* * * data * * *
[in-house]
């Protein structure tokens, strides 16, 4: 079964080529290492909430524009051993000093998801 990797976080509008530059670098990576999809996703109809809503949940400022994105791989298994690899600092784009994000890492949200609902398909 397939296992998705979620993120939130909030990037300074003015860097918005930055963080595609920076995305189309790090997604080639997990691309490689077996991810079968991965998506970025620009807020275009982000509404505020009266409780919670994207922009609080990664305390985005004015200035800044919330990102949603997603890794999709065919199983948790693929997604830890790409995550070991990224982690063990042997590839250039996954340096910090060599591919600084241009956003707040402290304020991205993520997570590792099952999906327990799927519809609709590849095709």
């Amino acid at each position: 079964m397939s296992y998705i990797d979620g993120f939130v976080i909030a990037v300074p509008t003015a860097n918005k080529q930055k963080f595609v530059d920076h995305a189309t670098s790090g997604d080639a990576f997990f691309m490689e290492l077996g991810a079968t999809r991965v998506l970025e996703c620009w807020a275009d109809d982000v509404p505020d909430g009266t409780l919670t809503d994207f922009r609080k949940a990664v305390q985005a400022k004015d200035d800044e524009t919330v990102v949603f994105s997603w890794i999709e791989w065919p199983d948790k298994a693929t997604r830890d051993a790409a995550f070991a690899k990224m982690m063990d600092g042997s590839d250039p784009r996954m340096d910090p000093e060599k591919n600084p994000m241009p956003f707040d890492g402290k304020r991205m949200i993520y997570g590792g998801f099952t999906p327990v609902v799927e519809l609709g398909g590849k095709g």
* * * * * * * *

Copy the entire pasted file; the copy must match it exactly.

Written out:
[in-house]
């Protein structure tokens, strides 16, 4: 079964080529290492909430524009051993000093998801 990797976080509008530059670098990576999809996703109809809503949940400022994105791989298994690899600092784009994000890492949200609902398909 397939296992998705979620993120939130909030990037300074003015860097918005930055963080595609920076995305189309790090997604080639997990691309490689077996991810079968991965998506970025620009807020275009982000509404505020009266409780919670994207922009609080990664305390985005004015200035800044919330990102949603997603890794999709065919199983948790693929997604830890790409995550070991990224982690063990042997590839250039996954340096910090060599591919600084241009956003707040402290304020991205993520997570590792099952999906327990799927519809609709590849095709």
């Amino acid at each position: 079964m397939s296992y998705i990797d979620g993120f939130v976080i909030a990037v300074p509008t003015a860097n918005k080529q930055k963080f595609v530059d920076h995305a189309t670098s790090g997604d080639a990576f997990f691309m490689e290492l077996g991810a079968t999809r991965v998506l970025e996703c620009w807020a275009d109809d982000v509404p505020d909430g009266t409780l919670t809503d994207f922009r609080k949940a990664v305390q985005a400022k004015d200035d800044e524009t919330v990102v949603f994105s997603w890794i999709e791989w065919p199983d948790k298994a693929t997604r830890d051993a790409a995550f070991a690899k990224m982690m063990d600092g042997s590839d250039p784009r996954m340096d910090p000093e060599k591919n600084p994000m241009p956003f707040d890492g402290k304020r991205m949200i993520y997570g590792g998801f099952t999906p327990v609902v799927e519809l609709g398909g590849k095709g």